Cover image for I, too, sing America : three centuries of African-American poetry
I, too, sing America : three centuries of African-American poetry
Clinton, Catherine, 1952-
Publication Information:
Boston : Houghton Mifflin, 1998.
Physical Description:
128 pages : color illustrations ; 30 cm
A collection of poems by African-American writers, including Lucy Terry, Gwendolyn Bennett, and Alice Walker.
Reading Level:
NP Lexile.
Program Information:
Reading Counts RC 6-8 7.3 6 Quiz: 29596 Guided reading level: Y.
Format :


Call Number
Material Type
Home Location
Item Holds
PS591.N4 I35 1998 Juvenile Non-Fiction Childrens Area-Black History
PS591.N4 I35 1998 Juvenile Non-Fiction Central Closed Stacks
PS591.N4 I35 1998 Juvenile Non-Fiction Open Shelf
PS591.N4 I35 1998 Juvenile Non-Fiction Open Shelf
PS591.N4 I35 1998 Juvenile Non-Fiction Open Shelf

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From the first known African American poet, Lucy Terry, to recent poet laureate Rita Dove, I, TOO, SING AMERICA captures the enormous talent and passion of black writers. This powerful and diverse, this unique collection spans three centuries of poetry in America as poets bare their souls, speak their minds, trace their roots, and proclaim their dreams in the thirty-six poems compiled here. The voices of Langston Hughes, Countee Cullen, W. E. B. Dubois, and Gwendolyn Brooks, among others, create an energetic blend of tone and tempo, ardor and awe. From lamentations to celebrations, these poems reveal the ironies of black America, juxtaposing themes of resistance and reconciliation, hope and despair. Each poem is further illuminated with notes, a brief biography of the poet, and stunning visual interpretations. Clinton and Alcorn have created a stirring tribute to these great poets, as well as a remarkable volume that will move any reader.

Author Notes

Stephen Alcorn is an acclaimed painter and printmaker who has created artwork for a number of anthologies and picture books, including Let It Shine: Stories of Black Women Freedom Fighters by Andrea Davis Pinkney, and I, Too, Sing America: Three Centuries of African American Poetry by Catherine Clinton. He lives in Cambridge, New York. Visit Stephen Alcorn at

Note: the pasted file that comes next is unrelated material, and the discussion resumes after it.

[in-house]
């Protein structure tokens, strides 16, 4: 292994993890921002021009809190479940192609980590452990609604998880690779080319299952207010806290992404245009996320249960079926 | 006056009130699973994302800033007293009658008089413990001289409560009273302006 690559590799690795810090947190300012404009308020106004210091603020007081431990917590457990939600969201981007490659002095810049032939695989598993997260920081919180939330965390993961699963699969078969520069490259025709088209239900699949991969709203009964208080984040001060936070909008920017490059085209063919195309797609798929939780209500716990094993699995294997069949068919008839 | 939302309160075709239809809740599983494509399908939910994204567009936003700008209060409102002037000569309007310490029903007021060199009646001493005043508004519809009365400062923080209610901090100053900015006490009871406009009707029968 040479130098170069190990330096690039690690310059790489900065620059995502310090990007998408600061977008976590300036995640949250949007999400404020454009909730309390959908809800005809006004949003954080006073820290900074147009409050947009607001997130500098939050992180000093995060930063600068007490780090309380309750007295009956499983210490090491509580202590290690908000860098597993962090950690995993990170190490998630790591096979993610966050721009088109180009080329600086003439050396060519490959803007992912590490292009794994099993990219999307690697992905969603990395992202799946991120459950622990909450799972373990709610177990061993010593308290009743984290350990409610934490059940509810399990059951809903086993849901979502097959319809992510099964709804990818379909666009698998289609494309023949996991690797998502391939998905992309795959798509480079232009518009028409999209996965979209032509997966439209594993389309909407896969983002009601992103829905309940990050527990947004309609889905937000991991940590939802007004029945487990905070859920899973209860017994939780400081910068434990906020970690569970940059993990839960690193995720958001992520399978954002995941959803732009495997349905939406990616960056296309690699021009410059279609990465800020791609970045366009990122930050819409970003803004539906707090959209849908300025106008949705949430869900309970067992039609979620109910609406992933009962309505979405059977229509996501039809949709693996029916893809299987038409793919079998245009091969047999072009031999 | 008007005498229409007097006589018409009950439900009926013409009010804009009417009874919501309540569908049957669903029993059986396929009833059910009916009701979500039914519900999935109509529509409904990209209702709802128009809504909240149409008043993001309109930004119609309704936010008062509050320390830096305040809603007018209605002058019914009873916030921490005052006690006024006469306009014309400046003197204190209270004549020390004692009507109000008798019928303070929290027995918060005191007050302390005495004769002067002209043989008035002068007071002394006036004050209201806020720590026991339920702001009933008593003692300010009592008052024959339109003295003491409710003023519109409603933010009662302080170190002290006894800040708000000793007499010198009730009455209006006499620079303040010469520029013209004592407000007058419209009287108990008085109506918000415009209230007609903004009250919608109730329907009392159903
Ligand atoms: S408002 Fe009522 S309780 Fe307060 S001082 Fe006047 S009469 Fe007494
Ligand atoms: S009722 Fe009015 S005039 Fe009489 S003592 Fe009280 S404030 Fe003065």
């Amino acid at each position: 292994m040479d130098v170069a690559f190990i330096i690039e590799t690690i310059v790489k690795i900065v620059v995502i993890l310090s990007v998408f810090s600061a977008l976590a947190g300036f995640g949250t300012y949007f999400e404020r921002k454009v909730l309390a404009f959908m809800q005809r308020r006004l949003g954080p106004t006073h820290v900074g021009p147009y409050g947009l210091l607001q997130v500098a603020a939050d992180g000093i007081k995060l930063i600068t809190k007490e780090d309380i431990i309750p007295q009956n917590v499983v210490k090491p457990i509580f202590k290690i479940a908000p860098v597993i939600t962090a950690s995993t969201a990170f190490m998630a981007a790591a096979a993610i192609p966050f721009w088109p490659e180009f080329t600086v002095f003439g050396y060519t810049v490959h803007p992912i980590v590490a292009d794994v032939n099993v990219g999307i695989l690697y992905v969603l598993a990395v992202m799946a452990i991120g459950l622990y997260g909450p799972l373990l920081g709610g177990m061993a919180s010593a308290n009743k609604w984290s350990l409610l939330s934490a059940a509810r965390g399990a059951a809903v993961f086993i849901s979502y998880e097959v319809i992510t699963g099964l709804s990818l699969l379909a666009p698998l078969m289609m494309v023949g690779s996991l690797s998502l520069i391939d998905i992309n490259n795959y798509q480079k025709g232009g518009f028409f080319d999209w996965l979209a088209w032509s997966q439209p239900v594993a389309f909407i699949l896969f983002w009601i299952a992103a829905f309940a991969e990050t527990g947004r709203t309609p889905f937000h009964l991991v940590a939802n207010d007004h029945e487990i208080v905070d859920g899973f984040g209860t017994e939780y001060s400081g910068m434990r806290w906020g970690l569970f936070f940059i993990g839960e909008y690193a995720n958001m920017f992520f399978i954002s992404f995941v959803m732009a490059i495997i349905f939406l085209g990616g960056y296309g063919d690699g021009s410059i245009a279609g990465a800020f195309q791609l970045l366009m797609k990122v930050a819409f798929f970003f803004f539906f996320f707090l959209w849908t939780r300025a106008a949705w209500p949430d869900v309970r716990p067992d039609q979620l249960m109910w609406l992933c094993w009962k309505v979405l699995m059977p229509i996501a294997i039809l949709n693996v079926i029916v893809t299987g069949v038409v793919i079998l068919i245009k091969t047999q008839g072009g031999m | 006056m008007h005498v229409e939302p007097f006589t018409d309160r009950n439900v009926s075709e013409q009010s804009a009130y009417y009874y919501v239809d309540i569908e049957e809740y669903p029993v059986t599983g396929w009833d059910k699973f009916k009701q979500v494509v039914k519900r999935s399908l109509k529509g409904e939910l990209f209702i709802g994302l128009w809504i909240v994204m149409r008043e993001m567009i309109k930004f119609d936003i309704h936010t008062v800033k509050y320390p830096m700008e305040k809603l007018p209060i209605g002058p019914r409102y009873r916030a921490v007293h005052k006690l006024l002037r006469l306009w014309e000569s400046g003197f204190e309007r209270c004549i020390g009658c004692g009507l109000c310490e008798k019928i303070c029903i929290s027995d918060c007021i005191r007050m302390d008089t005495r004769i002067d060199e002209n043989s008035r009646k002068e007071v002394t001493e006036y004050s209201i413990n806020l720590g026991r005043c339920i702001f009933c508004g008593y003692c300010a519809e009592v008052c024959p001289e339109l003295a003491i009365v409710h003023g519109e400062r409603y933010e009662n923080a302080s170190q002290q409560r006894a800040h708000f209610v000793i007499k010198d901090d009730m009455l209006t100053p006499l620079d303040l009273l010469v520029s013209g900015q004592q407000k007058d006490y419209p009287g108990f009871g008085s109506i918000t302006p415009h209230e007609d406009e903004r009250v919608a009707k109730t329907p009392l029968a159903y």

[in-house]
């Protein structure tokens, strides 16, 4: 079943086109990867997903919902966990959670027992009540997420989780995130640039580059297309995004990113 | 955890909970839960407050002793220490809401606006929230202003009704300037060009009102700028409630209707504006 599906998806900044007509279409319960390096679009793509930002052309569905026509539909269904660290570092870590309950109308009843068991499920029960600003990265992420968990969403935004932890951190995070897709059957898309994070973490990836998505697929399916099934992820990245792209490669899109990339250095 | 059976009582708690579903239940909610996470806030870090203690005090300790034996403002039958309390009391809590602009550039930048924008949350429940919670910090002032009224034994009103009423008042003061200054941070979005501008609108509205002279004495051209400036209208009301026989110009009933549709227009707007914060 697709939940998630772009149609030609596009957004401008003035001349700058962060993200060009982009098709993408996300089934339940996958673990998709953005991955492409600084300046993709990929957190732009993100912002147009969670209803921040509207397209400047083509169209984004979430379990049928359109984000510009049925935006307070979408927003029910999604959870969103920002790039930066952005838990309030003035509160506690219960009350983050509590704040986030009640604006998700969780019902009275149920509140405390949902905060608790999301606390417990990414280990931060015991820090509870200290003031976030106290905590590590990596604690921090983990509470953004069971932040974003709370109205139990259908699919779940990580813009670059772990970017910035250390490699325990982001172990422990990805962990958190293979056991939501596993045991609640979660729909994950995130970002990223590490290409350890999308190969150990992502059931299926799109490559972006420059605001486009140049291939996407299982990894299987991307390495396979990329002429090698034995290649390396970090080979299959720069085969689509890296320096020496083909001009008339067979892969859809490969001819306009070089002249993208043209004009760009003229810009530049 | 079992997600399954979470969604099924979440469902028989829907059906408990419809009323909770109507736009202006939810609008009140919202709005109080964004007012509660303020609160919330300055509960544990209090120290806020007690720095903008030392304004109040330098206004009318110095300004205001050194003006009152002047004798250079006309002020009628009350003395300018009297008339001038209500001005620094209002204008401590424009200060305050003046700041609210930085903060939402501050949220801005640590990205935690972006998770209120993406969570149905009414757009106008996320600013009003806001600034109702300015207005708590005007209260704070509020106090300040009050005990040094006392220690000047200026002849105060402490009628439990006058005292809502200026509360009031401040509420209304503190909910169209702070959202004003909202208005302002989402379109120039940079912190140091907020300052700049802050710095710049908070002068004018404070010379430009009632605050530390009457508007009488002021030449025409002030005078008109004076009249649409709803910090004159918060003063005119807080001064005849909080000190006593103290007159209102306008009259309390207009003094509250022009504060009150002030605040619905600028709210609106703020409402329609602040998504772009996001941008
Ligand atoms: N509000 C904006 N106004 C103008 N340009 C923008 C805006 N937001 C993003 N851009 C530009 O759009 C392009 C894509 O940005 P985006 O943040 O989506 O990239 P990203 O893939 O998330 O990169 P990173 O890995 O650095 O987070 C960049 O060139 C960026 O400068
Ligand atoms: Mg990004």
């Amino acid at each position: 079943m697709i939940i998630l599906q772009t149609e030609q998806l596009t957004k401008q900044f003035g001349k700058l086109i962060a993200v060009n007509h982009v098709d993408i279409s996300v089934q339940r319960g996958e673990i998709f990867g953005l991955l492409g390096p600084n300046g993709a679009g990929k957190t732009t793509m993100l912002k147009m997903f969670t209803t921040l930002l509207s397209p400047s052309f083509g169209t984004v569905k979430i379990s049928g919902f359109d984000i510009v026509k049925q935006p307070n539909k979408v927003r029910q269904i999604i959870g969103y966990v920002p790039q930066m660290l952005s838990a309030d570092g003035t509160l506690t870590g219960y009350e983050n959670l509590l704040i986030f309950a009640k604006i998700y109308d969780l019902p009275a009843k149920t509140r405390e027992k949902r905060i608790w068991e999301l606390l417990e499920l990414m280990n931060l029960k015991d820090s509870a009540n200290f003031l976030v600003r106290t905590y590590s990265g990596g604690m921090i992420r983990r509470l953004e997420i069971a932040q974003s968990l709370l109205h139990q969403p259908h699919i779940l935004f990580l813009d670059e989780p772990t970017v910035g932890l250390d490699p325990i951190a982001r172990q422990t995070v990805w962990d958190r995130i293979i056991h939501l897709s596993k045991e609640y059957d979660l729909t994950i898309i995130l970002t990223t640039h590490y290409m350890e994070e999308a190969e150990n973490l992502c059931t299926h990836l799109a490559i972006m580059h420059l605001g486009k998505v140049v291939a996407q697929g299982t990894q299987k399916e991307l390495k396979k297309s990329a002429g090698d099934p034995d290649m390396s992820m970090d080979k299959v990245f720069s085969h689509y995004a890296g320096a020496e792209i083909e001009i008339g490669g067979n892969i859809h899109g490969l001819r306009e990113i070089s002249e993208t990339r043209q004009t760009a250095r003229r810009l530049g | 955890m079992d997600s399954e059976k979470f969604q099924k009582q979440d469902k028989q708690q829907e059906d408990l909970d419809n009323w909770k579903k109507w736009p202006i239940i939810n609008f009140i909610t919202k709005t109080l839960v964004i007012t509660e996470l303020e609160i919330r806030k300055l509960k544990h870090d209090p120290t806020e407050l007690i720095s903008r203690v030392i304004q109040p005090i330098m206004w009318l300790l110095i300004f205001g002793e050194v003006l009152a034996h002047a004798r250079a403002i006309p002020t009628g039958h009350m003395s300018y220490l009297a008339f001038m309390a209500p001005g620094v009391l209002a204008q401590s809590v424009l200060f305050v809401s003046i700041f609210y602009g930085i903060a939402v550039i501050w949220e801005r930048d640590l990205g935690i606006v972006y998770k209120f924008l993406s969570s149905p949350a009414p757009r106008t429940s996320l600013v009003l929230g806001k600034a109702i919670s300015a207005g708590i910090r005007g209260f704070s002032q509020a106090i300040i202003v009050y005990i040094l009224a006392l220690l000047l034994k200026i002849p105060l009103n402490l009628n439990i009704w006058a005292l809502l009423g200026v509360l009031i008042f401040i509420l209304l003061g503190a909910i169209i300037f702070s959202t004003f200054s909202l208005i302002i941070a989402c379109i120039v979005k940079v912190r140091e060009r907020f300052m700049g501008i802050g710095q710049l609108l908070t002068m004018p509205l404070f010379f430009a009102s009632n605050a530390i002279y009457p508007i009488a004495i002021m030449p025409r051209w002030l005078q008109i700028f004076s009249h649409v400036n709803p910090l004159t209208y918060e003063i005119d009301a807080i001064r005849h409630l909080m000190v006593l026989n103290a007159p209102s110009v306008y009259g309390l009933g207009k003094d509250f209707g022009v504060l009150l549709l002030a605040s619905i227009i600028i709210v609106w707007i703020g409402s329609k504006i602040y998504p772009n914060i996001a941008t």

Catherine Clinton earned her undergraduate degree in Afro-American studies from Harvard University and her Ph.D. in history from Princeton. She is the author of many historical works for children and adults, and has taught African American Studies at Brandeis University, Brown University, Harvard University, and Queen's University Belfast, Northern Ireland . Dr. Clinton lives in San Antonio, Texas, where she's Denman Professor of American History at the University of Texas San Antonio.

Reviews 4

Booklist Review

Gr. 6^-10. The title of this anthology is from a stirring poem by Langston Hughes, the same poem that gave Arnold Adoff the title for his landmark anthology, I Am the Darker Brother (1968; rev. ed., 1997). Adoff brought the best modern African American poets to young readers in a small, accessible paperback. This handsome, large-size, illustrated collection goes back to the first black poets in the early eighteenth century--the African-born, enslaved women Lucy Terry and Phyllis Wheatley--and ends with contemporary poets, such as Amiri Baraka and Rita Dove. With just 36 poems by 25 poets, it does not attempt to be comprehensive, but rather to show the best of the African American poetic tradition. For each poet, Clinton provides a biography and a brief, insightful commentary on the poem(s) she has chosen, including a discussion of political as well as literary connections. Alcorn's dramatic, full-page, full-color illustrations opposite each poem evoke the quiltlike patterns and rhythmic figures of folk art. The spacious design, on high-quality paper, will draw browsers to read one great poem at a time, and the historical sweep and commentary make this a fine volume to use across the curriculum. --Hazel Rochman